A century on from the Mexican Revolution, ten directors contribute short films examining (or not) its legacy. As with all such compilations it’s uneven, ranging from Fernando Eimbcke’s typically droll and visually elegant opener about a village band musician keen to do his best for a visiting dignitary, through Carlos Reygadas’s raw, faintly pretentious record of a wild party, to Gerardo Naranjo’s overly obscure allegory. The best include Gael García Bernal’s offbeat look at faith among four kids; Amat Escalante’s apocalyptic desert song evoking a timeless Mexico; Rodrigo Pla’s satirically spot-on (if obvious) account of a photo-op for a descendant of Pancho Villa; and, rightly as coda, Rodrigo Garcîa’s simple but lovely slo-mo rhapsody of revolutionaries sadly ignored in Latino LA.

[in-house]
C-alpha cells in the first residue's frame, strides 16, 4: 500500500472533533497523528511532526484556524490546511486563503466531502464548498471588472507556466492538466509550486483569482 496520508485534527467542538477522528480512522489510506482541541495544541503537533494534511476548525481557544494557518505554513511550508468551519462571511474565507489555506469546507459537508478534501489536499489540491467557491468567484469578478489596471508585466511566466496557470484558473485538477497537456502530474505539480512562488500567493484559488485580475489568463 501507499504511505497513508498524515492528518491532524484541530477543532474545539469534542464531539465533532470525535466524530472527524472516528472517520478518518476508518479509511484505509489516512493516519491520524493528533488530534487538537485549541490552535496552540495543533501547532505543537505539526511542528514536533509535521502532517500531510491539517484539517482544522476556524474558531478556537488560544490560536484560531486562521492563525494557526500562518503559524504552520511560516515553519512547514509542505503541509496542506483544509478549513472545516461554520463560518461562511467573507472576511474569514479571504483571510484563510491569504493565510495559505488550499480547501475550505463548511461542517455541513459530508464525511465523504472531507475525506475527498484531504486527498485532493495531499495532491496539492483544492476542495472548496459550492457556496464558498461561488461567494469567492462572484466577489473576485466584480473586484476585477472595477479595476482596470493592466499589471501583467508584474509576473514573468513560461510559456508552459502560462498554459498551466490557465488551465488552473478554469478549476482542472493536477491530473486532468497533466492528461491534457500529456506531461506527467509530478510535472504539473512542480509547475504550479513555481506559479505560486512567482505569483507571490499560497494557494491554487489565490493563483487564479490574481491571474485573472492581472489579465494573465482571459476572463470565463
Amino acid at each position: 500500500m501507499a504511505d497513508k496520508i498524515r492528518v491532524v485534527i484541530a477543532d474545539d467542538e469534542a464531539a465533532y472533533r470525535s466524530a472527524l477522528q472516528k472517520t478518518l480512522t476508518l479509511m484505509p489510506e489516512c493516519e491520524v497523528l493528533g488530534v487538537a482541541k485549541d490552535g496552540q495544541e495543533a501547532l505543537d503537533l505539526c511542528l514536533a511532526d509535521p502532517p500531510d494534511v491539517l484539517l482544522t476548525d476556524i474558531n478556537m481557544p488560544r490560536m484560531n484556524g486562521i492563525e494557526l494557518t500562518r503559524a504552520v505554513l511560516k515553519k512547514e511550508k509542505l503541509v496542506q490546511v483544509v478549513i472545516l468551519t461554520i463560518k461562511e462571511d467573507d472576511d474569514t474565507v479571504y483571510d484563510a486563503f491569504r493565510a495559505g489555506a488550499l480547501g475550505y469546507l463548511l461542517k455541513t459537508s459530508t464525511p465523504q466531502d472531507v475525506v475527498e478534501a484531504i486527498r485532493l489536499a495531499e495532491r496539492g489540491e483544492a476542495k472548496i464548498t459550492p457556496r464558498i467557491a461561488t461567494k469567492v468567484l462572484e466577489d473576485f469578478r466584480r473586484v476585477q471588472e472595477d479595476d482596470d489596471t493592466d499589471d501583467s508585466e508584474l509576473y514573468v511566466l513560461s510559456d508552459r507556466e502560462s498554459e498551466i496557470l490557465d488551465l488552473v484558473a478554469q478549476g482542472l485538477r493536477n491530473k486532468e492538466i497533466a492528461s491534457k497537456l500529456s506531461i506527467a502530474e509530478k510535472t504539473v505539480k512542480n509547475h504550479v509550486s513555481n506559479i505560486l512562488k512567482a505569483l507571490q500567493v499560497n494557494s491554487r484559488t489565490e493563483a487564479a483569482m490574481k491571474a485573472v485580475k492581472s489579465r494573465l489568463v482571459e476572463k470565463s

Rodrigo Plá, Amat Escalante, Carlos Reygadas, Gael García Bernal, Gerardo Naranjo, Rodrigo Garcia
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